Bankers are the root of all evil. Discuss. The West Yorkshire Playhouse’s production of Crash clearly aspires to provoke lively post-show debate; laying out the issues surrounding the recent financial meltdown and challenging people to face up to some unpalatable truths. It’s a bold ambition, but one that, for the most part, it manages to pull off.

The story concerns Humphrey, an artist, who, along with his teacher wife Christine, brings his latest sculpture to the palatial country estate of their old university friend, the uber-rich Nick, a securities trader. Over the course of the play’s two hours (plus interval) issues bubble to the surface concerning Nick’s long-held feelings for Christine and, more importantly, money.

Money is everywhere in Crash, from the ostentatious artwork in Nick’s living room and the champagne filling his liquor cabinet to a £100,000 cheque that is the cause of much consternation. And along with the money comes the requisite sins, namely guilt and envy. As Nick spouts his capitalist views, you can feel the anger rising in his houseguests, which soon erupts, culminating in an explosive finale.

That Crash is a success is not a great surprise given the pedigree of the people involved. Written by William Nicholson, the script crackles with humour and sparkle (as well as a liberal amount of profanity), while the direction by Sarah Esdaile is lively and inventive. The set (by designer Francis O’Connor) is a wonderful monstrosity that fits Nick’s character perfectly; an Elizabethan mansion filled with shallow, overpriced art, including a provocative pop-art coffee table and a Damien Hirst painting. The clever use of the space more than justifies the choice of the West Yorkshire Playhouse as the venue for the play’s world premiere. The acting is universally strong, with Colin Mace especially effective as Nick.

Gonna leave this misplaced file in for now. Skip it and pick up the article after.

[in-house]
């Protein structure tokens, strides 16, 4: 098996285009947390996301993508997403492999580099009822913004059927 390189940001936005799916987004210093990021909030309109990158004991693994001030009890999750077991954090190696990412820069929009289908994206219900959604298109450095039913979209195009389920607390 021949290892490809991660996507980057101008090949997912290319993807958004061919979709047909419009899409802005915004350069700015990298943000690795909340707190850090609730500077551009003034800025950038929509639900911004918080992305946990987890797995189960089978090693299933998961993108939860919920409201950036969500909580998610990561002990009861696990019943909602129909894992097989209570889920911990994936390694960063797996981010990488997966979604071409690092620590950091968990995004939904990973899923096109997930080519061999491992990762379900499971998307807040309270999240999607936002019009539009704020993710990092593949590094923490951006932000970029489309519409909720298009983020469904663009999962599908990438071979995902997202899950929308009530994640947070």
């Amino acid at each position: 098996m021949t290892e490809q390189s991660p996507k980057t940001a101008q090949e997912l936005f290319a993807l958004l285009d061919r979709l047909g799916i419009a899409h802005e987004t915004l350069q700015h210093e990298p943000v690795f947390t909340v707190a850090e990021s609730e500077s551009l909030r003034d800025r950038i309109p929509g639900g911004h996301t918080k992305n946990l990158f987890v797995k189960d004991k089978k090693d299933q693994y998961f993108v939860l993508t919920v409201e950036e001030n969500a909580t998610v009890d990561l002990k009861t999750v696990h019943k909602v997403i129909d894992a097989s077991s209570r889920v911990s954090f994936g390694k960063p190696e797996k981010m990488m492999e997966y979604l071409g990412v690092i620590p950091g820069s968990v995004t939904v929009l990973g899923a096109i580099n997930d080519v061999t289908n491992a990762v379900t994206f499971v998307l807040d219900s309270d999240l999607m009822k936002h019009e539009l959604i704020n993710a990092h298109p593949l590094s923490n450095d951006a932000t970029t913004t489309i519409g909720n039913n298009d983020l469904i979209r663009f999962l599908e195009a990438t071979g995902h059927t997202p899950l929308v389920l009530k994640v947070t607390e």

The play does have its flaws. There’s a tendency for characters to launch into showy monologues and some juxtaposing of the human and financial issues feels a little forced. But it manages to take a story covered extensively in the media and present it to the layman with resounding clarity.

Relating the story to real people with real lives takes the issue out of the abstract world of mega-bonuses and collateralised debt obligations and puts it in terms that are both thought-provoking and entertaining. While it could have drowned in its own sanctimonious liberalism, Crash mostly avoids this trap by painting the debate in all its shades of grey. This isn’t a battle between good and evil. In reality, we’re all to blame.

Those with strong feelings over the banking crisis will find much to mull over in Crash, and judging by the impromptu outbreak of applause that followed one of the character’s more impassioned speeches, the play will undoubtedly fuel the heated debates taking place in pubs across Leeds.